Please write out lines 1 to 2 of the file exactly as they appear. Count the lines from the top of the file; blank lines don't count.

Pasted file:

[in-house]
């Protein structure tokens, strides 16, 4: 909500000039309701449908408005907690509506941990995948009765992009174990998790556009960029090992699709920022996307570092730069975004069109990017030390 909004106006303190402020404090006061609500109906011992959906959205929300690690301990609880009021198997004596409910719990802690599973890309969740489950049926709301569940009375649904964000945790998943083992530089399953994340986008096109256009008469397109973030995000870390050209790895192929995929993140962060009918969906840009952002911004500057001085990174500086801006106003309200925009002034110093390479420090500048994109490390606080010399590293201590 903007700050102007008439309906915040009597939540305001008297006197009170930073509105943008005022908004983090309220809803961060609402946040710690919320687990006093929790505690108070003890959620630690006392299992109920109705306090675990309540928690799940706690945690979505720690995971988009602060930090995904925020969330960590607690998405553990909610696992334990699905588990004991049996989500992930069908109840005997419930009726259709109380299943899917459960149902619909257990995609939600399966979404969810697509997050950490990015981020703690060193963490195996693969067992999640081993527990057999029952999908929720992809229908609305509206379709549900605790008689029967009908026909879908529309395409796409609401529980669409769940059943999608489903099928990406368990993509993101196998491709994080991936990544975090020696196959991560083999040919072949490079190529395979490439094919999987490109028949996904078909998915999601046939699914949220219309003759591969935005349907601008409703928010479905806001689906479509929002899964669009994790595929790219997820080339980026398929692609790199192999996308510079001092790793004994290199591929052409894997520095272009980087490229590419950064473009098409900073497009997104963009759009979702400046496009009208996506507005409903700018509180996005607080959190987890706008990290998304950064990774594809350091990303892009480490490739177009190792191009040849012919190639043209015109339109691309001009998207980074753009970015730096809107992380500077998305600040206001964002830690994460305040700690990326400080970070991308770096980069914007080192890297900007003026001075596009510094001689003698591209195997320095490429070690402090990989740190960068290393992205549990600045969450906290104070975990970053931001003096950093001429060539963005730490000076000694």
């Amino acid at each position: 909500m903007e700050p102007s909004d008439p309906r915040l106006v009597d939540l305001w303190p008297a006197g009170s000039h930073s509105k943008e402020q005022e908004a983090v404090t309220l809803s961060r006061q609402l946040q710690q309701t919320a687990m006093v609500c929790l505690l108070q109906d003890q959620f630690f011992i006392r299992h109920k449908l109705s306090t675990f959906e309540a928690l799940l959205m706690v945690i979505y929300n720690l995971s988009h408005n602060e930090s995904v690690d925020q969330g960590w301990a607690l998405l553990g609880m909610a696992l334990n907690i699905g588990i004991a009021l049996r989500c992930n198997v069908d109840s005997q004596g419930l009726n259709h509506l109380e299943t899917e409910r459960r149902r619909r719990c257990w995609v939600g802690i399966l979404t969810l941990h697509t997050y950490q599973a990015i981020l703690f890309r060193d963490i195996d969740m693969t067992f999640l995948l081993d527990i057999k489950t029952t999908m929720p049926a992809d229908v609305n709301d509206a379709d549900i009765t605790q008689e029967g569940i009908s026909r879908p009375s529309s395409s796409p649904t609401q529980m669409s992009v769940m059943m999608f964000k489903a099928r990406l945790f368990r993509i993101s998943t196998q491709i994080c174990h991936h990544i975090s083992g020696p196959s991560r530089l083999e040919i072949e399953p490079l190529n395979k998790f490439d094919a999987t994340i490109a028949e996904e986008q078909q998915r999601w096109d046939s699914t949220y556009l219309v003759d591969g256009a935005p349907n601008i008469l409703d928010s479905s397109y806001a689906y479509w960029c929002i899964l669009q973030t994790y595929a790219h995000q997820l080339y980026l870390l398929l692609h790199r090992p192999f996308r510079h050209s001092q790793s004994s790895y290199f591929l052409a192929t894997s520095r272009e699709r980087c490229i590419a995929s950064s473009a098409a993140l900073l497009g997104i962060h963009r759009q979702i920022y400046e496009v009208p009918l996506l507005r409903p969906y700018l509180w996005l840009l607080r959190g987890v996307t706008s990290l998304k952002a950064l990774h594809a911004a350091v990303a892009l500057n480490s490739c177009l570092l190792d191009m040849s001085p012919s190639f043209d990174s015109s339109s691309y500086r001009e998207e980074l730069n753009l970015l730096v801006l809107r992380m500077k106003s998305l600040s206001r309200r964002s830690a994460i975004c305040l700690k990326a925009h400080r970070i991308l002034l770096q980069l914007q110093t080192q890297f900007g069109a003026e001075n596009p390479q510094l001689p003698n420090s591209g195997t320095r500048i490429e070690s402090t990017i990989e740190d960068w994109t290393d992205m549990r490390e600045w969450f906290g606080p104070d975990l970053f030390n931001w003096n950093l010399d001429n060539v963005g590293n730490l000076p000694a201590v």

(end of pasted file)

[in-house]
């Protein structure tokens, strides 16, 4: 909500000039309701449908408005907690509506941990995948009765992009174990998790556009960029090992699709920022996307570092730069975004069109990017030390 909004106006303190402020404090006061609500109906011992959906959205929300690690301990609880009021198997004596409910719990802690599973890309969740489950049926709301569940009375649904964000945790998943083992530089399953994340986008096109256009008469397109973030995000870390050209790895192929995929993140962060009918969906840009952002911004500057001085990174500086801006106003309200925009002034110093390479420090500048994109490390606080010399590293201590 903007700050102007008439309906915040009597939540305001008297006197009170930073509105943008005022908004983090309220809803961060609402946040710690919320687990006093929790505690108070003890959620630690006392299992109920109705306090675990309540928690799940706690945690979505720690995971988009602060930090995904925020969330960590607690998405553990909610696992334990699905588990004991049996989500992930069908109840005997419930009726259709109380299943899917459960149902619909257990995609939600399966979404969810697509997050950490990015981020703690060193963490195996693969067992999640081993527990057999029952999908929720992809229908609305509206379709549900605790008689029967009908026909879908529309395409796409609401529980669409769940059943999608489903099928990406368990993509993101196998491709994080991936990544975090020696196959991560083999040919072949490079190529395979490439094919999987490109028949996904078909998915999601046939699914949220219309003759591969935005349907601008409703928010479905806001689906479509929002899964669009994790595929790219997820080339980026398929692609790199192999996308510079001092790793004994290199591929052409894997520095272009980087490229590419950064473009098409900073497009997104963009759009979702400046496009009208996506507005409903700018509180996005607080959190987890706008990290998304950064990774594809350091990303892009480490490739177009190792191009040849012919190639043209015109339109691309001009998207980074753009970015730096809107992380500077998305600040206001964002830690994460305040700690990326400080970070991308770096980069914007080192890297900007003026001075596009510094001689003698591209195997320095490429070690402090990989740190960068290393992205549990600045969450906290104070975990970053931001003096950093001429060539963005730490000076000694």